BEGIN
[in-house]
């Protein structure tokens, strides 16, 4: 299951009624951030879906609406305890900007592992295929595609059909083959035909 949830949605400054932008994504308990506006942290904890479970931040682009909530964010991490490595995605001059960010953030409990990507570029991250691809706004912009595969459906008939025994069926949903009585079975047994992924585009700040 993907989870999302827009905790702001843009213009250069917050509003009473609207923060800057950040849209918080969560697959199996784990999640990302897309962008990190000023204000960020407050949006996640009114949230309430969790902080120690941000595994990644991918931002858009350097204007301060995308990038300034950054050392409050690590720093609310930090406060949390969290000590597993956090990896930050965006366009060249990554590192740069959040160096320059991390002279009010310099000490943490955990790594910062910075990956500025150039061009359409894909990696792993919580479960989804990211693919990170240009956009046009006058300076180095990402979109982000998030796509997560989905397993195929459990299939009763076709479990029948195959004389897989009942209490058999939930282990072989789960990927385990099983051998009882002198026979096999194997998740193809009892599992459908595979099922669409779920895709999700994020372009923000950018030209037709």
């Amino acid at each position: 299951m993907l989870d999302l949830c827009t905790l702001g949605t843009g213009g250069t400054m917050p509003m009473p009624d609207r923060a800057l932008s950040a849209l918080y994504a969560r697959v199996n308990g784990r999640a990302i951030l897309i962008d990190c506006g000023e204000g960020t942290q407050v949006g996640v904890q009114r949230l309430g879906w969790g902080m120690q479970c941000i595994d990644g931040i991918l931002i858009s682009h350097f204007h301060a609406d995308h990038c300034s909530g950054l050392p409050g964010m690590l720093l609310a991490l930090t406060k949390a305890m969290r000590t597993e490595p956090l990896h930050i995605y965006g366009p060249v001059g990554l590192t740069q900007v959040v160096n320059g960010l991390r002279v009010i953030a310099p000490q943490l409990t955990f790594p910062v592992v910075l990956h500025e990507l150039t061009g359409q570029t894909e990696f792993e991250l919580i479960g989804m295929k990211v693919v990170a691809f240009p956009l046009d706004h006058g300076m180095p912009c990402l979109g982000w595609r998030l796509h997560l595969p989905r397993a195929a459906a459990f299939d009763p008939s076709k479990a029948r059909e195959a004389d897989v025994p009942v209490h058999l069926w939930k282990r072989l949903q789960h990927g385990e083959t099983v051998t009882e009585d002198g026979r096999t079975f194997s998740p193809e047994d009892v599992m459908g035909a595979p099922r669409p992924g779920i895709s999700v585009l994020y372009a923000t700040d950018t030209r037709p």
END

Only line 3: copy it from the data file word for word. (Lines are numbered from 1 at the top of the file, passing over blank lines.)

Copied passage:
């Amino acid at each position: 299951m993907l989870d999302l949830c827009t905790l702001g949605t843009g213009g250069t400054m917050p509003m009473p009624d609207r923060a800057l932008s950040a849209l918080y994504a969560r697959v199996n308990g784990r999640a990302i951030l897309i962008d990190c506006g000023e204000g960020t942290q407050v949006g996640v904890q009114r949230l309430g879906w969790g902080m120690q479970c941000i595994d990644g931040i991918l931002i858009s682009h350097f204007h301060a609406d995308h990038c300034s909530g950054l050392p409050g964010m690590l720093l609310a991490l930090t406060k949390a305890m969290r000590t597993e490595p956090l990896h930050i995605y965006g366009p060249v001059g990554l590192t740069q900007v959040v160096n320059g960010l991390r002279v009010i953030a310099p000490q943490l409990t955990f790594p910062v592992v910075l990956h500025e990507l150039t061009g359409q570029t894909e990696f792993e991250l919580i479960g989804m295929k990211v693919v990170a691809f240009p956009l046009d706004h006058g300076m180095p912009c990402l979109g982000w595609r998030l796509h997560l595969p989905r397993a195929a459906a459990f299939d009763p008939s076709k479990a029948r059909e195959a004389d897989v025994p009942v209490h058999l069926w939930k282990r072989l949903q789960h990927g385990e083959t099983v051998t009882e009585d002198g026979r096999t079975f194997s998740p193809e047994d009892v599992m459908g035909a595979p099922r669409p992924g779920i895709s999700v585009l994020y372009a923000t700040d950018t030209r037709p």